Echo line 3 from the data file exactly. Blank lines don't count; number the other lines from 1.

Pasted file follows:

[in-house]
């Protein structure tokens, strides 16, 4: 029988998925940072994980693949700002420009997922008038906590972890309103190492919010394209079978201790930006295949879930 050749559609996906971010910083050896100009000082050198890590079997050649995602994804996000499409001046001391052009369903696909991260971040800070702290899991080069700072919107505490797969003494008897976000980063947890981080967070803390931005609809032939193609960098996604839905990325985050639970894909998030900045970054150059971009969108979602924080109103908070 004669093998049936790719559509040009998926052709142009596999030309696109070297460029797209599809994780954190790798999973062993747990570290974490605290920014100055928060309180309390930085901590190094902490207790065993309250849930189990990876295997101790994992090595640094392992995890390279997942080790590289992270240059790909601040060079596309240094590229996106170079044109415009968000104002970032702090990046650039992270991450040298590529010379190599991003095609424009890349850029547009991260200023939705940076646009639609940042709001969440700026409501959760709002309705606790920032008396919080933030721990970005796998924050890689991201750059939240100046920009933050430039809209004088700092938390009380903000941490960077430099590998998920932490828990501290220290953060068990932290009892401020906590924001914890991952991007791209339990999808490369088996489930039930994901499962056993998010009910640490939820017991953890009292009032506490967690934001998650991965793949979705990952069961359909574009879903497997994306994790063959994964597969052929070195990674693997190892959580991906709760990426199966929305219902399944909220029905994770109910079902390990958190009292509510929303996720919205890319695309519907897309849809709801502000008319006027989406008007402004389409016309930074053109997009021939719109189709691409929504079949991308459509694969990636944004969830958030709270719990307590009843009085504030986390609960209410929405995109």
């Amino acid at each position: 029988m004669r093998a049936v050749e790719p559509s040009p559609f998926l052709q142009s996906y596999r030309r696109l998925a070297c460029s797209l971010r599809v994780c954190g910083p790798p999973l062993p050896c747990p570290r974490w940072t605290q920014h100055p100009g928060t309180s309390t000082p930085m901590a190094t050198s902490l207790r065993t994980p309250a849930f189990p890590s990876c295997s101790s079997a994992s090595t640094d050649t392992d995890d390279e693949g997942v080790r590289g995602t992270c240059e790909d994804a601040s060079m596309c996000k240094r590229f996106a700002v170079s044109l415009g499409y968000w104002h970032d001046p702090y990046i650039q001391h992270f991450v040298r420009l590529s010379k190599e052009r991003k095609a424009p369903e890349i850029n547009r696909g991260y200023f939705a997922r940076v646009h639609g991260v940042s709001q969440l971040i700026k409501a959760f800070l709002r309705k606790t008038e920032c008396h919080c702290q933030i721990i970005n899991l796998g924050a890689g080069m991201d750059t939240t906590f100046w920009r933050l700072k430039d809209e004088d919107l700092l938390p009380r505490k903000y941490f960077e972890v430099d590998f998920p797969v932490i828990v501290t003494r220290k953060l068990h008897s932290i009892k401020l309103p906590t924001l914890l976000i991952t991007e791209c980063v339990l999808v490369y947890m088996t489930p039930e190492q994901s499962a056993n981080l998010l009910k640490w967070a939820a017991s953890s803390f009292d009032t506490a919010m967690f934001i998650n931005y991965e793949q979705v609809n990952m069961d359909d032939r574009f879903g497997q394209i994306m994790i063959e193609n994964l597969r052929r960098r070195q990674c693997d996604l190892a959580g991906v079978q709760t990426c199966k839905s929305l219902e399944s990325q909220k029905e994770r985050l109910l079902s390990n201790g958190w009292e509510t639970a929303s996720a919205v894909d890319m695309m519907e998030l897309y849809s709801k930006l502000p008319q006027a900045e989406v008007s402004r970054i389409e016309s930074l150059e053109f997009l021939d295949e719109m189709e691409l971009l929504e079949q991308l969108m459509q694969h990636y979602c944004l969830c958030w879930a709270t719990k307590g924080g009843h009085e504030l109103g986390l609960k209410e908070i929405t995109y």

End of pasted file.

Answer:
């Amino acid at each position: 029988m004669r093998a049936v050749e790719p559509s040009p559609f998926l052709q142009s996906y596999r030309r696109l998925a070297c460029s797209l971010r599809v994780c954190g910083p790798p999973l062993p050896c747990p570290r974490w940072t605290q920014h100055p100009g928060t309180s309390t000082p930085m901590a190094t050198s902490l207790r065993t994980p309250a849930f189990p890590s990876c295997s101790s079997a994992s090595t640094d050649t392992d995890d390279e693949g997942v080790r590289g995602t992270c240059e790909d994804a601040s060079m596309c996000k240094r590229f996106a700002v170079s044109l415009g499409y968000w104002h970032d001046p702090y990046i650039q001391h992270f991450v040298r420009l590529s010379k190599e052009r991003k095609a424009p369903e890349i850029n547009r696909g991260y200023f939705a997922r940076v646009h639609g991260v940042s709001q969440l971040i700026k409501a959760f800070l709002r309705k606790t008038e920032c008396h919080c702290q933030i721990i970005n899991l796998g924050a890689g080069m991201d750059t939240t906590f100046w920009r933050l700072k430039d809209e004088d919107l700092l938390p009380r505490k903000y941490f960077e972890v430099d590998f998920p797969v932490i828990v501290t003494r220290k953060l068990h008897s932290i009892k401020l309103p906590t924001l914890l976000i991952t991007e791209c980063v339990l999808v490369y947890m088996t489930p039930e190492q994901s499962a056993n981080l998010l009910k640490w967070a939820a017991s953890s803390f009292d009032t506490a919010m967690f934001i998650n931005y991965e793949q979705v609809n990952m069961d359909d032939r574009f879903g497997q394209i994306m994790i063959e193609n994964l597969r052929r960098r070195q990674c693997d996604l190892a959580g991906v079978q709760t990426c199966k839905s929305l219902e399944s990325q909220k029905e994770r985050l109910l079902s390990n201790g958190w009292e509510t639970a929303s996720a919205v894909d890319m695309m519907e998030l897309y849809s709801k930006l502000p008319q006027a900045e989406v008007s402004r970054i389409e016309s930074l150059e053109f997009l021939d295949e719109m189709e691409l971009l929504e079949q991308l969108m459509q694969h990636y979602c944004l969830c958030w879930a709270t719990k307590g924080g009843h009085e504030l109103g986390l609960k209410e908070i929405t995109y």